My Lords, clinical validation is, at its heart, about adapting to the need to manage larger and longer waiting lists and tackle those. Patients will be treated in order of clinical priority and then by length of wait to reduce the harm by waiting. But I reassure the noble Lord that his point is very well made and that, in the NHS recovery plan, there are eight actions to reduce inequalities in the restoration of services, including reporting on providing services to the poorest 20% of neighbourhoods and black and Asian patients.
Was my noble friend rather surprised that she had to get to page 94 of the summary before there was any mention of obesity as a cause of inequalities in health, given that it is one of the major things that both undermines health over time and has exacerbated susceptibility to mortality from Covid?
My Lords, being somewhat familiar with Professor Marmot’s work, I know it is incredibly wide-ranging and looks at a huge number of the determinants of health. But my noble friend is absolutely right that obesity is a big part of our health agenda, which is why the Government have set out a number of areas where we will take further action to support people to reduce levels of obesity across the country.
In the light of Sir Michael Marmot’s report, will the Minister commit to providing an early opportunity for this House to debate the impact of Covid-19 on Her Majesty’s Government’s much-advertised agenda for levelling up, particularly relating to children and young people in those regions with the greatest level of deprivation?
I am very pleased to hear that the Government have noted the report, but I would like the Minister to confirm whether the Government have actually consulted or used Sir Michael Marmot, who is the UK’s foremost academic in the field of health equity or lack of it. His research is being used, so I would like to know: when did the Government, or representatives of the Government or the Minister’s department, meet Sir Michael Marmot and his team? Are the findings of this research and the research from last year being taken into account with the levelling-up plans?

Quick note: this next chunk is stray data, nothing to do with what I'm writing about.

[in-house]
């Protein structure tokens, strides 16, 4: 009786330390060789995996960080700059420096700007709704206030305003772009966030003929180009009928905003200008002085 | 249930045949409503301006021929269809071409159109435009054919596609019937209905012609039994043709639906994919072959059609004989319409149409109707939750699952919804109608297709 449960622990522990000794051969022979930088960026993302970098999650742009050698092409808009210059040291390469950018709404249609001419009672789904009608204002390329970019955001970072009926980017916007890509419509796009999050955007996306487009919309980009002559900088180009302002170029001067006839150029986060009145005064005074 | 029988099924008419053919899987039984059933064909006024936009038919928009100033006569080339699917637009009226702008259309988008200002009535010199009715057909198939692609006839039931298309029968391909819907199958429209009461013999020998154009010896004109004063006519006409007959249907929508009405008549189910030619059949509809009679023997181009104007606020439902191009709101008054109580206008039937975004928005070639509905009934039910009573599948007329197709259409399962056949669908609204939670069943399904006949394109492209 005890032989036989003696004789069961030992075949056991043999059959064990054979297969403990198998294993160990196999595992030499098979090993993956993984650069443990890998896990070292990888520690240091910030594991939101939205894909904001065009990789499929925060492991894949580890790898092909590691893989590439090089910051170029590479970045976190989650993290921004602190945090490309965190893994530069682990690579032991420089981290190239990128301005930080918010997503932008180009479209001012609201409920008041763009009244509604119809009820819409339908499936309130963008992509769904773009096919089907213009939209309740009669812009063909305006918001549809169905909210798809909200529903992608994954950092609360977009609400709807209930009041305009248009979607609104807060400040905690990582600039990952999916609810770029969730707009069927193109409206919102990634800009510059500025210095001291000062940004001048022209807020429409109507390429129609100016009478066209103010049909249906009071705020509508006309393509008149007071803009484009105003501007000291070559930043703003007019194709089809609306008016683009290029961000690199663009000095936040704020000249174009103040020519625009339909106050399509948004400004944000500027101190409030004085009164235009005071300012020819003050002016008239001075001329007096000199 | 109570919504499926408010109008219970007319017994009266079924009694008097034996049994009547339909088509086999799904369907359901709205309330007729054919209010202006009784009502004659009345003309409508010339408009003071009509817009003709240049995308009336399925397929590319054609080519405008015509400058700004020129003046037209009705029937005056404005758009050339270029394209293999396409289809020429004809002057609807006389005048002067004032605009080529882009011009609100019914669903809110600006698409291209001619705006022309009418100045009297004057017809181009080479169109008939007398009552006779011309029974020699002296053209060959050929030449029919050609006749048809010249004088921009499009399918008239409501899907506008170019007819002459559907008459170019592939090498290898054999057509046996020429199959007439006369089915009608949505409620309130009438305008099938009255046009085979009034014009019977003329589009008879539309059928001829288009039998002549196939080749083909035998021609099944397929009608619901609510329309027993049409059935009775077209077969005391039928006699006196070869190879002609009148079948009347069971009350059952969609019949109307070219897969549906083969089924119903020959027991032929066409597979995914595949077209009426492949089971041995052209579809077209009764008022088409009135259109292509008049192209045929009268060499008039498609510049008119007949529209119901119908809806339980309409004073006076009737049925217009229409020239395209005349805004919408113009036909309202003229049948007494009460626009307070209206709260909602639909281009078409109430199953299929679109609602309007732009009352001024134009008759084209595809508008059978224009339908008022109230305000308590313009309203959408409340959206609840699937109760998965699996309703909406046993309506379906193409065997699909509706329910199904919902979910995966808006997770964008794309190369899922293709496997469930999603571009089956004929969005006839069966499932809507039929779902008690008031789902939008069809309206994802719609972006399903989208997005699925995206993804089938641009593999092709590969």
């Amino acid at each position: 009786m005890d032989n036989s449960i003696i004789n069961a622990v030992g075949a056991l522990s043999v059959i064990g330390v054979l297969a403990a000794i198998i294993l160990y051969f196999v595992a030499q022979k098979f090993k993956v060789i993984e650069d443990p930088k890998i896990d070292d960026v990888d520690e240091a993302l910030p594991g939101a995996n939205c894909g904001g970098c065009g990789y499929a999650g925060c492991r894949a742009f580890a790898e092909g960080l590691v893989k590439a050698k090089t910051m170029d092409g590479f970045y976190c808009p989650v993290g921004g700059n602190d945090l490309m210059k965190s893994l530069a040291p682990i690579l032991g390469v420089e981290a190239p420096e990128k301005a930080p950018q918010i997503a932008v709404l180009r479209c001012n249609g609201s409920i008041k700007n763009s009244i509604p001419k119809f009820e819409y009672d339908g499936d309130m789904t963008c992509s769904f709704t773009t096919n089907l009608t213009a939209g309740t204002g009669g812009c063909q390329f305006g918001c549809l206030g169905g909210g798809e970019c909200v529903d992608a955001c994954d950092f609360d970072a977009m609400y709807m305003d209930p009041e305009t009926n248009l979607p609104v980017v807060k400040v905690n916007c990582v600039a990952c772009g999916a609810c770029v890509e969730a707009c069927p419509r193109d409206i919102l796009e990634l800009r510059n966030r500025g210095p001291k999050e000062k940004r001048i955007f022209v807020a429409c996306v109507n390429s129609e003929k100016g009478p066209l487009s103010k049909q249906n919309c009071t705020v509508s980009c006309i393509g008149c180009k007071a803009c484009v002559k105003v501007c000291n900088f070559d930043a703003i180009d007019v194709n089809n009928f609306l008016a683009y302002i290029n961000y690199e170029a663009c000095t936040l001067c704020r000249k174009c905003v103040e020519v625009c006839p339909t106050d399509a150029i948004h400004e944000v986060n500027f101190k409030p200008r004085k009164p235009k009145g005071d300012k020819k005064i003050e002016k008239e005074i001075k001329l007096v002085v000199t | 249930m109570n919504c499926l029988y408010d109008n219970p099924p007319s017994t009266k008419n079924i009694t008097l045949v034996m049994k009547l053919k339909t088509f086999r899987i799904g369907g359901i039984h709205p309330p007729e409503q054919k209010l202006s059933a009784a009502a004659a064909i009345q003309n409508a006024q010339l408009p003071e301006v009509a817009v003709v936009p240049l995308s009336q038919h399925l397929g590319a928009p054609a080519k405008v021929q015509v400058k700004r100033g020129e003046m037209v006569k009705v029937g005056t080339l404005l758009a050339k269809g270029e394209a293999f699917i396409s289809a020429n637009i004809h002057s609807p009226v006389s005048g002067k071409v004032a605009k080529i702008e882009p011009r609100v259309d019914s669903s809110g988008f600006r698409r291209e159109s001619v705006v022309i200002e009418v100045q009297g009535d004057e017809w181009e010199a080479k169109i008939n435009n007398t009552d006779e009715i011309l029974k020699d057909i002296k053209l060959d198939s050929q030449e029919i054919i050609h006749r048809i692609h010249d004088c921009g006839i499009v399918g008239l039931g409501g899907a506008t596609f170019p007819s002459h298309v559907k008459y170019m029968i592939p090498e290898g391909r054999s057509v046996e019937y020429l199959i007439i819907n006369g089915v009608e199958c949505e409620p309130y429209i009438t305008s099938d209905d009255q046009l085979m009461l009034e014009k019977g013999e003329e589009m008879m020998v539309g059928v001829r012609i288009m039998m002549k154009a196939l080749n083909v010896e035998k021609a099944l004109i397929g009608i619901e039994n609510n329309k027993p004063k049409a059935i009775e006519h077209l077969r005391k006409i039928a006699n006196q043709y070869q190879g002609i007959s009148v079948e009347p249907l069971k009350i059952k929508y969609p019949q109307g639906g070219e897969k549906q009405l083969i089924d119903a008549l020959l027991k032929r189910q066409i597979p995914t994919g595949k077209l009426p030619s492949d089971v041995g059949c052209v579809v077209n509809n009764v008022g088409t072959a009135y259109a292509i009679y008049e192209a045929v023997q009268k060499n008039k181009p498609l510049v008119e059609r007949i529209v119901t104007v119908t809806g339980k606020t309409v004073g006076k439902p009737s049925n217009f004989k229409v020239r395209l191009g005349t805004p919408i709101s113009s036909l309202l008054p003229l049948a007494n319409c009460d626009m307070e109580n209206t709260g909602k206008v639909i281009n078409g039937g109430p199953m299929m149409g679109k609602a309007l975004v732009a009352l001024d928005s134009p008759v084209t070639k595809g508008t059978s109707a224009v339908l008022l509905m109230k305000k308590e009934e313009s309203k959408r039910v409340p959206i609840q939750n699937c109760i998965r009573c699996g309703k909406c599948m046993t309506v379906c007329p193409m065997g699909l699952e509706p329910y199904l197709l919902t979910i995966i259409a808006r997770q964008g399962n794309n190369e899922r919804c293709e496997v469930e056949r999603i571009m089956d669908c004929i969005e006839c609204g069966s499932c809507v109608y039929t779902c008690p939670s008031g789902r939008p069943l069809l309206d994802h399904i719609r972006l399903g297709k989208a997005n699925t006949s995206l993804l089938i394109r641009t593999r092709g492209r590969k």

My Lords, on the specifics of any meetings, I am happy to write to the noble Baroness. I point to the creation of the new office for health promotion and the fact that the guiding mantra that sits behind it is very much aligned with the agenda Sir Michael Marmot has set out. I know that is a key priority for the Chief Medical Officer as we come out of the pandemic and take this work forwards.
My Lords, as part of the Government’s long-term plan for the NHS, we want to increase the focus on prevention and, as part of the new office for health promotion, a cross-ministerial board will look not just at the measures within health but at those wider determinants and the government policies on them, which all contribute to narrowing those inequalities in health outcomes.
My Lords, many of Sir Michael’s recommendations, such as on local government finance, housing and universal credit, fall outwith my noble friend’s department, and I hope that there will be a comprehensive government response to those. But the recommendations on public health, which has been disproportionately disadvantaged recently, falls within it. In the forthcoming spending review, will the department press for the 0.5% of GDP on public health, as recommended in the report, to address the inequalities that it has identified?